A dying declaration is admissible in evidence under Section 32 of the Indian Evidence Act, 1872. It alone can also form the basis for conviction if it has been made voluntarily and inspires confidence. If there are contradictions, variations, creating doubts about its truthfulness, affecting its veracity and credibility or if the dying declaration is suspect, or the accused is able to create a doubt not only with regard to the dying declaration but also with regard to the nature and manner of death, the benefit of doubt shall have to be given to the accused. Therefore much shall depend on the facts of a case. There can be no rigid standard or yardstick for acceptance or rejection of a dying declaration.
FIR has been lodged/filed by the brother of the deceased after a period of almost 29 years from the date of incident and after a period of 9 years from the date of decision of this Court in the case of Davinder Pal Singh Bhullar (supra) and nothing is on record that in between he had taken any steps to initiate criminal proceedings and/or lodged an FIR, we are of the opinion that at least a case is made out by the appellant for grant of anticipatory bail under Section 438, Cr.P.C. Many a time, delay may not be fatal to the criminal proceedings. However, it always depends upon the facts and circumstances of each case. However, at the same time, a long delay like 29 years as in the present case can certainly be a valid consideration for grant of anticipatory bail.
The basic rule may perhaps be tersely put as bail, not jail, except where there are circumstances suggestive of fleeing from justice or thwarting the course of justice or creating other troubles in the shape of repeating offences or intimidating witnesses and the like by the petitioner who seeks enlargement on bail from the court. We do not intend to be exhaustive but only illustrative.
Whether bias was caused by complainant also being the investigating officer?
Whether alternate version has been established and what is the effect of lack of independent witnesses?
Whether High Court erred in reversing acquittal in appeal?
(A) What is the scope and essence of the High Court’s appellate jurisdiction against a judgment of acquittal?
(B) What is the extent of reliance upon a document with which the other side was not confronted with during cross-examination?
C) Whether non-examination of independent witnesses vitiates the prosecution case?
Under Article 142 of the Constitution this Court in exercise of its jurisdiction may pass such decree or make such order as is necessary for doing complete justice in any ’cause’ or ‘matter’ pending before it. The expression “cause” or “matter” would include any proceeding pending in court and it would cover almost every kind of proceeding in court including civil or criminal.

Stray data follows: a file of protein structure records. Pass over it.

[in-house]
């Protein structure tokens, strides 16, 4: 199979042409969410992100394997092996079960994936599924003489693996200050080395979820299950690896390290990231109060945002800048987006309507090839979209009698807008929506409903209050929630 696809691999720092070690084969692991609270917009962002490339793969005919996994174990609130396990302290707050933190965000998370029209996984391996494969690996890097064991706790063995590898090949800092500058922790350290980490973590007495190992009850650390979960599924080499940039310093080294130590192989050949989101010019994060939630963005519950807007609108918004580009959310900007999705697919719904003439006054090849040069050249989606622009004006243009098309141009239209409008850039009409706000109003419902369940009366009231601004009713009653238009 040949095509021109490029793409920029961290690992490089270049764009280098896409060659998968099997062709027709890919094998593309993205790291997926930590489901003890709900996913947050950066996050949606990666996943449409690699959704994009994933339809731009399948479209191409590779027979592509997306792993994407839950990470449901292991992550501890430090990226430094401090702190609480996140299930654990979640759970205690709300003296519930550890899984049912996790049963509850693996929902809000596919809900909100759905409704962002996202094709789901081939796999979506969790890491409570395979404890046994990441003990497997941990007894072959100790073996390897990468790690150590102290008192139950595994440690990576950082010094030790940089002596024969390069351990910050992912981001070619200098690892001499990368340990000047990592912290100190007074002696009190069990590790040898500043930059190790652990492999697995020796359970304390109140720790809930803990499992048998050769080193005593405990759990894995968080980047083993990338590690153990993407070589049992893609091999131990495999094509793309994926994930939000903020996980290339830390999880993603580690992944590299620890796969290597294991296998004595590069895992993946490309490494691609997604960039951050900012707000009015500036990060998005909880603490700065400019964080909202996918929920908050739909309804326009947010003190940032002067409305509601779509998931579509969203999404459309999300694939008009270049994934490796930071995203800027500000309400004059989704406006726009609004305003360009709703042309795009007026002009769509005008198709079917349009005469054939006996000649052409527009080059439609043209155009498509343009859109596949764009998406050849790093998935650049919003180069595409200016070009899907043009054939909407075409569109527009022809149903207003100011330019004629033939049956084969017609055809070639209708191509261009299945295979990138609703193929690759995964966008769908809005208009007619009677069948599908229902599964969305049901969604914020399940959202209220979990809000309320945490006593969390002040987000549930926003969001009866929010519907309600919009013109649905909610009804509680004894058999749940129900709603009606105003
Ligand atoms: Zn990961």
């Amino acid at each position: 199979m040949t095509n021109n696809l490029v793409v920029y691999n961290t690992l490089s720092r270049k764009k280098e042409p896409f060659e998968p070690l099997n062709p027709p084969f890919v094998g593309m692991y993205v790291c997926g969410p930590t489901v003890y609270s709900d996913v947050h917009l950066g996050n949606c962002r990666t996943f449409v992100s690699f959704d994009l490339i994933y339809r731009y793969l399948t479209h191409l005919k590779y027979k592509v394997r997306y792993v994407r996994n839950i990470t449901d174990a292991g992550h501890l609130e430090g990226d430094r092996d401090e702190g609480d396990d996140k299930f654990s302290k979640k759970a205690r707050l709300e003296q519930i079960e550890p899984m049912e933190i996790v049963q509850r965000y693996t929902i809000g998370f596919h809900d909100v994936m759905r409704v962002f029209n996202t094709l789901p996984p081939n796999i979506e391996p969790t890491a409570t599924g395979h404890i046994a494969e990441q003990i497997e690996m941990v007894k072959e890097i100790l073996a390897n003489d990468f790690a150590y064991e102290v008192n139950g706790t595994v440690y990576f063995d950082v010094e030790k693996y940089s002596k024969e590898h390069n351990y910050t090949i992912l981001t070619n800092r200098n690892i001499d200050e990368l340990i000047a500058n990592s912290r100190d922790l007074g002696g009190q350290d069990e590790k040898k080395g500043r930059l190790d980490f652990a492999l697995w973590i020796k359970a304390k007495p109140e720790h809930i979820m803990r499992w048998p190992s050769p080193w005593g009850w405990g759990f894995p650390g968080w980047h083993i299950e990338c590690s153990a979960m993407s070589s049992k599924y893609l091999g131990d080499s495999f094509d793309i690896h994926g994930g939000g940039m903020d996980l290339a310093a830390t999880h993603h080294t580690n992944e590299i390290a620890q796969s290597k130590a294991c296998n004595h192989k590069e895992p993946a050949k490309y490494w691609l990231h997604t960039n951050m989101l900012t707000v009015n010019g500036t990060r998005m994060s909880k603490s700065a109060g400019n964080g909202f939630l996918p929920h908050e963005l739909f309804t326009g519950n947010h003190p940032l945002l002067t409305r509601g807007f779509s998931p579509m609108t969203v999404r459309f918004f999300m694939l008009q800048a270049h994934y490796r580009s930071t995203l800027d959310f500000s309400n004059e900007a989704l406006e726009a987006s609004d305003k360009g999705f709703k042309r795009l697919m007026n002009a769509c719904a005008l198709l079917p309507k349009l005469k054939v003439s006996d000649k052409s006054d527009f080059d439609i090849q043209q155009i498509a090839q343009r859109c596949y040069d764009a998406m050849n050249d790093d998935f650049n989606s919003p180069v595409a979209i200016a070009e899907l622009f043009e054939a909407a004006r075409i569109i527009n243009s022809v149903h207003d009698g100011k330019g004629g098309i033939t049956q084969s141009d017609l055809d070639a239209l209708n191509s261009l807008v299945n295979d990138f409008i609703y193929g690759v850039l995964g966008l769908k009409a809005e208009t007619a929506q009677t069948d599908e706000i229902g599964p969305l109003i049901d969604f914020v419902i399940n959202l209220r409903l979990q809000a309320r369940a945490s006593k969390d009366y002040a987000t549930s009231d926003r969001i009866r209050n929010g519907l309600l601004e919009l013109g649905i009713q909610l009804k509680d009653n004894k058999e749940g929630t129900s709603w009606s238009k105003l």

QUANTUM OF PUNISHMENT-The learned counsel for the accused No. 5 was at pains to persuade us that the said accused is now about 70/75 years of age and at this distance of time, it may not be appropriate to send him back to jail. Taking overall view of the matter, we are not impressed by this submission. Even in case of offence under Section 326, IPC, which commended to the High Court, the same was punishable with imprisonment for life or with imprisonment of either description which may extend to ten years and also liable to fine. Had it been a conviction under Section 326, as aforesaid, the sentence of only about five months in the facts of the present case, by no stretch of imagination, was adequate.
Criminal Procedure Code, 1898—Section 288 and Evidence Act, 1872— Section 33—Evidence of a witness given in the committal Court—Cannot be treated as evidence after his death in session trial under Section 288 though it may be considered relevant under Section 33 Evidence Act.
Criminal Procedure Code, 1973—Sections 273 and 284—Recording of evidence by video conferencing—Issuance of commission—Permissibility—When attendance of a witness cannot be procured without an amount of delay, expense or inconvenience—Commission can be issued to record evidence by way of video conferencing.
Section 30 of the Indian Evidence Act mandates that to make the confession of a coaccused admissible in evidence, there has to be a joint trial. If there is no joint trial, the confession of a co accused is not at all admissible in evidence and, therefore, the same cannot be taken as evidence against the other coaccused.
Proceeding under section 200 and thereafter sending it for inquiry and report under Section 202. When the magistrate applies his mind not for the purpose of proceeding under the subsequent sections of this Chapter, but for taking action of some other kind, e.g., ordering investigation under Section 156(3), or issuing a search warrant for the purpose of the investigation, he cannot be said to have taken cognizance of the offence